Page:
I can’t take NSAIDS anymore as I have some kidney damage (after taking them for 20 years). I’m getting along now without any pain meds.


I have had pretty bad tendon issues since childhood, so it is likely a lifelong thing. It got a lot worse at adolescence, and I have a flare whenever I have a new injury. I was diagnosed at age 35 officially, after a very classic presentation of fat, sore, red fingers. I was working as a trainee Obstetrician at the time, and found operating very challenging (5 Caesareans in one night had me unable to hold my coffee cup). I started some DMARDS at the time, and got a remission after 6 months, and then nothing much for 10 years, but by then I had ditched obstetrics as a career and gone to retrieval medicine. Then I broke a finger and had to have 3 pins inserted, and have not really had a full remission since. But Xeljanz over the past 4 years has been a lifesaver. I can occasionally go without NSAIDs, but not often. Thankfully my kidneys are still delightful after 42 years of T1. I am lucky. I only take Ibuprofen, which is cleared more quickly than some, and I only ever take it once a day.


My heart goes out to the leetle one. I’m almost 59 now but was Dx’d at 9. Back then it was pretty much gold shots, methotrexate & prednisone. Everything else was pretty much experimental.

My case was revealed when i had a problem in my left knee. My entire medial condile(sp?) was just gone. Original Dx was osteo condritisdessecans (again sp). Was referred to Children’s Hospital from Sansum Clinic ca 1970 because they weren’t fully sold on their Dx. Took a long while for Children’s Hosp to get to the RA Dx because I’m noninflammatory, zero-negative etc…was put in full leg cast for 10 months with crutches for 14 months. Neat side effect was i built up a really strong upper body.

I had no probs trying any meds. Unfortunately none did anything but make me queasy. Ended up setting on palliative pain relief.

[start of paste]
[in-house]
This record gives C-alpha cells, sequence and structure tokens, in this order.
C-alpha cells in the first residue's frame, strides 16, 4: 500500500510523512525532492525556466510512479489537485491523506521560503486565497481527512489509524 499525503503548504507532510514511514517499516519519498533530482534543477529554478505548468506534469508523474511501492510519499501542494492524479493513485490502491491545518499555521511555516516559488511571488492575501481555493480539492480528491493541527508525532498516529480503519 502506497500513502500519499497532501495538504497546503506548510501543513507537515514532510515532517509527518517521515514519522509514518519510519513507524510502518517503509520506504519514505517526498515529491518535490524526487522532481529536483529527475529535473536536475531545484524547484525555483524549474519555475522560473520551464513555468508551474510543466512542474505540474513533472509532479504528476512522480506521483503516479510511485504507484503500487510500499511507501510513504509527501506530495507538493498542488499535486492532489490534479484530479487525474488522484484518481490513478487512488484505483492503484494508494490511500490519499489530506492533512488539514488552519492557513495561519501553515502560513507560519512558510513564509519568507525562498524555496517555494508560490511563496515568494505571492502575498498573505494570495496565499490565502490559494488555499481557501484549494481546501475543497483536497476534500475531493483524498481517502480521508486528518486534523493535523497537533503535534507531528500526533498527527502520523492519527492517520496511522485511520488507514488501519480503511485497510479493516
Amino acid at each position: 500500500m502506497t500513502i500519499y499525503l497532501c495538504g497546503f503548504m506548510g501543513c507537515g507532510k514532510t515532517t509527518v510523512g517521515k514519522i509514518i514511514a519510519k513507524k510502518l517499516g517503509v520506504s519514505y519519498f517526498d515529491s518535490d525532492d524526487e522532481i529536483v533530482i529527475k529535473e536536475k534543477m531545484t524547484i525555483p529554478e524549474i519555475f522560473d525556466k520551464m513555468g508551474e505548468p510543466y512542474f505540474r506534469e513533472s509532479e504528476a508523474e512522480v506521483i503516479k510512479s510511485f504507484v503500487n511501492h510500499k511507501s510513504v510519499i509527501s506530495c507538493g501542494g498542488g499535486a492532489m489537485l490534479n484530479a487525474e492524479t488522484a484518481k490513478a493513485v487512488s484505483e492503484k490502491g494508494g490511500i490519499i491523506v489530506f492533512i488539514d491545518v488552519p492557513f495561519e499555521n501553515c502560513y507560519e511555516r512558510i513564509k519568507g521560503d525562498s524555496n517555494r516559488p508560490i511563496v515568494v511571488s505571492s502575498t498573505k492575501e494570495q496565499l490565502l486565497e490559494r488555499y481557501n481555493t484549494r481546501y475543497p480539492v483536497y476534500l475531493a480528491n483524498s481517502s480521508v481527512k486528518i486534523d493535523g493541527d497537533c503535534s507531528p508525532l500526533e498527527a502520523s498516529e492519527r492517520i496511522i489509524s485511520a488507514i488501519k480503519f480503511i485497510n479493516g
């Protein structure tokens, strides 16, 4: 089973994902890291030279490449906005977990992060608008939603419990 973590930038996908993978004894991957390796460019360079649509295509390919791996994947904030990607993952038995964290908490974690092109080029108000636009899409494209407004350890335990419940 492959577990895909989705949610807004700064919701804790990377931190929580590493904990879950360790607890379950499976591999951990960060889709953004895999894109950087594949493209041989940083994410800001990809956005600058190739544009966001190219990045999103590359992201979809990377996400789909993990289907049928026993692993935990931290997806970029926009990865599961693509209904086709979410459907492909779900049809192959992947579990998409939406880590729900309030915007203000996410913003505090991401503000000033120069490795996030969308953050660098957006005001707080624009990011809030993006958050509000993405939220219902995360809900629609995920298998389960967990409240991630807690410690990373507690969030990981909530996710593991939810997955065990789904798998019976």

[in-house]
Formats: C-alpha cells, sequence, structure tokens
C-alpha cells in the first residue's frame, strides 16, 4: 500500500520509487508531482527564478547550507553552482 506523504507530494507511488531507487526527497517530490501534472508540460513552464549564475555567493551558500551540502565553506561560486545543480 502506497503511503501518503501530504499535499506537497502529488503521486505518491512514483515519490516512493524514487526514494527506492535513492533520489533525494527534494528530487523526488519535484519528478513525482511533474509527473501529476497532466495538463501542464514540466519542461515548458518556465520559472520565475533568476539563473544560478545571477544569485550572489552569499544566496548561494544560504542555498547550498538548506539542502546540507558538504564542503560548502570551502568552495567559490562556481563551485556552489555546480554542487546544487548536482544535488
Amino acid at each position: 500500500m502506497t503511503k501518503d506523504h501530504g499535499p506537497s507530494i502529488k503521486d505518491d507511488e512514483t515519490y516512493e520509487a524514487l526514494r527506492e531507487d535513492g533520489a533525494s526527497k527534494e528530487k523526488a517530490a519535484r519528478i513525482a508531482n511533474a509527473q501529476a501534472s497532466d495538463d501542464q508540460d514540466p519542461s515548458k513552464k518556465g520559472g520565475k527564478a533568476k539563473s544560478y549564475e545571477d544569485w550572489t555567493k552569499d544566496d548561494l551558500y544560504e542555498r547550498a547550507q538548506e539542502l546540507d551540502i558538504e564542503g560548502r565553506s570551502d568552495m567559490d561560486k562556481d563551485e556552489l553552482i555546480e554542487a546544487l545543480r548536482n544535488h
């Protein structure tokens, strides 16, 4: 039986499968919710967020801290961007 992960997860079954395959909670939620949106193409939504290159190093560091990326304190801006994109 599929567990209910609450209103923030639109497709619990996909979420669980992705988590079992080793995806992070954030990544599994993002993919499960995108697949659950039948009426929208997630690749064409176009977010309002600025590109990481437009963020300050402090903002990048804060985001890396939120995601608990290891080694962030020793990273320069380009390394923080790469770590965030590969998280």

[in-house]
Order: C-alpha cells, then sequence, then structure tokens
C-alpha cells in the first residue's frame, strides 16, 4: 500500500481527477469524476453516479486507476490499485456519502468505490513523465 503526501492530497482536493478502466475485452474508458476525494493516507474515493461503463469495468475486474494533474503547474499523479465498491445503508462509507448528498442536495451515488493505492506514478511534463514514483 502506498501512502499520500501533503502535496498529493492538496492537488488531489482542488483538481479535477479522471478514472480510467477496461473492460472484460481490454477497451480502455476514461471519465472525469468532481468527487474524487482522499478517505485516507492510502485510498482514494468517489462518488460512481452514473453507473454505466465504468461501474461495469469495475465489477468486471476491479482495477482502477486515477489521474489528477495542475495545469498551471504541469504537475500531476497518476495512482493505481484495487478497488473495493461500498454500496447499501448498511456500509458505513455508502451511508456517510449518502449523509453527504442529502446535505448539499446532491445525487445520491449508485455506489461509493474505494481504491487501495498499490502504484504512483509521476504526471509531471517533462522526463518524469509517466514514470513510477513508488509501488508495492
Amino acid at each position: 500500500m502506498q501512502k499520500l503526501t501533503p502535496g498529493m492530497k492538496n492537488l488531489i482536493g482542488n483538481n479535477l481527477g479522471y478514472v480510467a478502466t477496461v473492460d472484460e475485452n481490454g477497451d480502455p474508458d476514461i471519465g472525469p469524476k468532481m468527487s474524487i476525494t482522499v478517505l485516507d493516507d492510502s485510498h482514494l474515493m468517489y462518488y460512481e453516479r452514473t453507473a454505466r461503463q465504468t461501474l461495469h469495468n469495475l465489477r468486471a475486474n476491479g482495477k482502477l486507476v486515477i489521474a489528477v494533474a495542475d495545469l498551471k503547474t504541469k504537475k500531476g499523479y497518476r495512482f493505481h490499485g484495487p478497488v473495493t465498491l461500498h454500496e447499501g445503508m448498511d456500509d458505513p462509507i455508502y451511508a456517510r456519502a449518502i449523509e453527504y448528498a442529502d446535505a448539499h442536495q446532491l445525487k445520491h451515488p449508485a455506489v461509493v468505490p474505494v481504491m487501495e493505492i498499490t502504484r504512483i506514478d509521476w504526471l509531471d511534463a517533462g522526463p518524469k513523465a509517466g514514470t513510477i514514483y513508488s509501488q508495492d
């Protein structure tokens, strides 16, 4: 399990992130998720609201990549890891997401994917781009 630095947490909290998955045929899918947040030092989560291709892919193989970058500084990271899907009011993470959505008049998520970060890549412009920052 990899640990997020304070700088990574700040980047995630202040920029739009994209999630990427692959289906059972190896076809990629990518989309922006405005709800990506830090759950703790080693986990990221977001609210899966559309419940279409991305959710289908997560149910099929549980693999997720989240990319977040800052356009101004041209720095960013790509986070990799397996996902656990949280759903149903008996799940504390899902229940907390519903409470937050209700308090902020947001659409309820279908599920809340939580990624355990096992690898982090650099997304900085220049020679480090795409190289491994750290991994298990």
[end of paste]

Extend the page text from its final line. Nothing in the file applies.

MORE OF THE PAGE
Today i have no correlation between my T2 & the RA. Despite getting my daily number to the 4.9-6.1 range, mostly thanks to constantly feedback from my Dexcom G5…

hopefully her RA will go into remission soon. Mine did when i hit about 13-14 through puberty through my early 20s.

I know swimming helped me a lot as soon as i got out of the cast. Was in the pool almost every day. I believe in non-resistive/weight bearing exercise for people with RA. I know how it helped me. I also walked 20-30mi/week back the too.


I don’t have RA. Have you tried acupuncture? Acupuncturist vary greatly. Some are charlatans and quacks. Many years ago, I had chronic sinusitis. The acupuncturist really helped.

Reducing or eliminating certain foods may help.

Several years ago, I thought that I had celiac (stomach ache). This was combined with stiffness in my joints. I was eating a lot of white bread. I was tested for celiac. The test result was negative. I stopped eating the white bread. I felt much better. The stomach ache stopped. The stiffness in the joint disappeared.

More recently, I’ve been eating quinoa as my main source of carbohydrate and have been feeling pretty good.